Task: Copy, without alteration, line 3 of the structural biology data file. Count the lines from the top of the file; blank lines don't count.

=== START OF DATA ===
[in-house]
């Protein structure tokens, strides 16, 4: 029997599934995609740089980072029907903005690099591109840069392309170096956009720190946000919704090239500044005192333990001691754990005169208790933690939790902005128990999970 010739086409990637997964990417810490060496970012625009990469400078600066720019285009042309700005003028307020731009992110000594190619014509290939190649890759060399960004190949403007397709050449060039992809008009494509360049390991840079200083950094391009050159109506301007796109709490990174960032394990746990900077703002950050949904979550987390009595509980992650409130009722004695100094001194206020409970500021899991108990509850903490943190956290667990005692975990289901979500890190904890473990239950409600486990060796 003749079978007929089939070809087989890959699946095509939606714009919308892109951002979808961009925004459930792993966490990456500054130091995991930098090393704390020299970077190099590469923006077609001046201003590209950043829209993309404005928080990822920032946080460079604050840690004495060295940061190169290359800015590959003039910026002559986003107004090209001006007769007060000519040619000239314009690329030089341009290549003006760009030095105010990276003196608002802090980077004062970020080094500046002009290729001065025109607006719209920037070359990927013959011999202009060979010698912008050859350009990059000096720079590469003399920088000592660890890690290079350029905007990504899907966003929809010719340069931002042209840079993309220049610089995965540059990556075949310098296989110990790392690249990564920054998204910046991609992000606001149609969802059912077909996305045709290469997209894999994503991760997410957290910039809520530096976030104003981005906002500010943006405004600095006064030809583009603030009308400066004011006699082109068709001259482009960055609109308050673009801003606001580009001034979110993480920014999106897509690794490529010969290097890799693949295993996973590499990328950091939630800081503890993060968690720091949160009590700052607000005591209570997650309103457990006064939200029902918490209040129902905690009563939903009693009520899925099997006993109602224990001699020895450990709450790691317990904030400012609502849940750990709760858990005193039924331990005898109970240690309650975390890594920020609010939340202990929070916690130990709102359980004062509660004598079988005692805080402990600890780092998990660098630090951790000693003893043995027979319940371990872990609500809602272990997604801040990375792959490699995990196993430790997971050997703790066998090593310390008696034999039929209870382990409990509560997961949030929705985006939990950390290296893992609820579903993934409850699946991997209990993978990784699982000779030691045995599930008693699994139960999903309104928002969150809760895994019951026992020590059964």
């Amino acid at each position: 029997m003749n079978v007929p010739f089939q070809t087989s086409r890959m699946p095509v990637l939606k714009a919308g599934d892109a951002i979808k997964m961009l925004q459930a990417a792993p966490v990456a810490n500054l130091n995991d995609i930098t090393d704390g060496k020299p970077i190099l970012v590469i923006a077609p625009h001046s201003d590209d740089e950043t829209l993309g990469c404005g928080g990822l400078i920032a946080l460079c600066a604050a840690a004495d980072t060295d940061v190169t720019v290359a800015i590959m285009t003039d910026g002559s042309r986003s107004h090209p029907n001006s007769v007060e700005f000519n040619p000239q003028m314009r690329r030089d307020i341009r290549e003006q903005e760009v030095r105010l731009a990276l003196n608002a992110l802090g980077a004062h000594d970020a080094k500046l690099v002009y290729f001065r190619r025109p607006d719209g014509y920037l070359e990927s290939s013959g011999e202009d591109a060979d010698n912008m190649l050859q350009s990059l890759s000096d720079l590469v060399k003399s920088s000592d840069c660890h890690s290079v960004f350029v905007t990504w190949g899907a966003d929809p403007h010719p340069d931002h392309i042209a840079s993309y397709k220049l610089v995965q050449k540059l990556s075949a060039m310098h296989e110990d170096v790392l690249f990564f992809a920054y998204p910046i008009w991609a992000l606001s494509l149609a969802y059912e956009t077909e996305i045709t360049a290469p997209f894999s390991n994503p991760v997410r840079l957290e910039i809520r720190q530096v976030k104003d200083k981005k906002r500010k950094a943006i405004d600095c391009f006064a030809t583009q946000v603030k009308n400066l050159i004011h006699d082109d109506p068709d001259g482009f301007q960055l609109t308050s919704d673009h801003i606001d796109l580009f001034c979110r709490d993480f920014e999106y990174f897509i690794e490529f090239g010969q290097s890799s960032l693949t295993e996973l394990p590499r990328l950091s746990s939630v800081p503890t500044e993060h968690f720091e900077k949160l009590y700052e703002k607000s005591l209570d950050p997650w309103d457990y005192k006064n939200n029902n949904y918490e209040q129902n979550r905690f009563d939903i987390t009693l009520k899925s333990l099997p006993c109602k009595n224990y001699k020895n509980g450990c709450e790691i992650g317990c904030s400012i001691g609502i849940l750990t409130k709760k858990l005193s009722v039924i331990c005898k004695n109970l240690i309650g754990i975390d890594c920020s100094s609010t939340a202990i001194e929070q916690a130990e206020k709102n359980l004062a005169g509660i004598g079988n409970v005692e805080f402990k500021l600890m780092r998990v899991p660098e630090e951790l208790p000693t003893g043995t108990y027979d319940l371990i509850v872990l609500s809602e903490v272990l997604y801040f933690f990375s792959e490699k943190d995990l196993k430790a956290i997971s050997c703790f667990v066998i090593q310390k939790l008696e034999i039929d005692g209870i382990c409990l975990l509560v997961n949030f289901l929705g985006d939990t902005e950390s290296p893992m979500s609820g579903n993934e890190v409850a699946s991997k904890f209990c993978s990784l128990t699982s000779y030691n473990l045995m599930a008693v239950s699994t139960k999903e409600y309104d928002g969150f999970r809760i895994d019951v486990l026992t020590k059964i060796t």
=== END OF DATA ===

């Amino acid at each position: 029997m003749n079978v007929p010739f089939q070809t087989s086409r890959m699946p095509v990637l939606k714009a919308g599934d892109a951002i979808k997964m961009l925004q459930a990417a792993p966490v990456a810490n500054l130091n995991d995609i930098t090393d704390g060496k020299p970077i190099l970012v590469i923006a077609p625009h001046s201003d590209d740089e950043t829209l993309g990469c404005g928080g990822l400078i920032a946080l460079c600066a604050a840690a004495d980072t060295d940061v190169t720019v290359a800015i590959m285009t003039d910026g002559s042309r986003s107004h090209p029907n001006s007769v007060e700005f000519n040619p000239q003028m314009r690329r030089d307020i341009r290549e003006q903005e760009v030095r105010l731009a990276l003196n608002a992110l802090g980077a004062h000594d970020a080094k500046l690099v002009y290729f001065r190619r025109p607006d719209g014509y920037l070359e990927s290939s013959g011999e202009d591109a060979d010698n912008m190649l050859q350009s990059l890759s000096d720079l590469v060399k003399s920088s000592d840069c660890h890690s290079v960004f350029v905007t990504w190949g899907a966003d929809p403007h010719p340069d931002h392309i042209a840079s993309y397709k220049l610089v995965q050449k540059l990556s075949a060039m310098h296989e110990d170096v790392l690249f990564f992809a920054y998204p910046i008009w991609a992000l606001s494509l149609a969802y059912e956009t077909e996305i045709t360049a290469p997209f894999s390991n994503p991760v997410r840079l957290e910039i809520r720190q530096v976030k104003d200083k981005k906002r500010k950094a943006i405004d600095c391009f006064a030809t583009q946000v603030k009308n400066l050159i004011h006699d082109d109506p068709d001259g482009f301007q960055l609109t308050s919704d673009h801003i606001d796109l580009f001034c979110r709490d993480f920014e999106y990174f897509i690794e490529f090239g010969q290097s890799s960032l693949t295993e996973l394990p590499r990328l950091s746990s939630v800081p503890t500044e993060h968690f720091e900077k949160l009590y700052e703002k607000s005591l209570d950050p997650w309103d457990y005192k006064n939200n029902n949904y918490e209040q129902n979550r905690f009563d939903i987390t009693l009520k899925s333990l099997p006993c109602k009595n224990y001699k020895n509980g450990c709450e790691i992650g317990c904030s400012i001691g609502i849940l750990t409130k709760k858990l005193s009722v039924i331990c005898k004695n109970l240690i309650g754990i975390d890594c920020s100094s609010t939340a202990i001194e929070q916690a130990e206020k709102n359980l004062a005169g509660i004598g079988n409970v005692e805080f402990k500021l600890m780092r998990v899991p660098e630090e951790l208790p000693t003893g043995t108990y027979d319940l371990i509850v872990l609500s809602e903490v272990l997604y801040f933690f990375s792959e490699k943190d995990l196993k430790a956290i997971s050997c703790f667990v066998i090593q310390k939790l008696e034999i039929d005692g209870i382990c409990l975990l509560v997961n949030f289901l929705g985006d939990t902005e950390s290296p893992m979500s609820g579903n993934e890190v409850a699946s991997k904890f209990c993978s990784l128990t699982s000779y030691n473990l045995m599930a008693v239950s699994t139960k999903e409600y309104d928002g969150f999970r809760i895994d019951v486990l026992t020590k059964i060796t």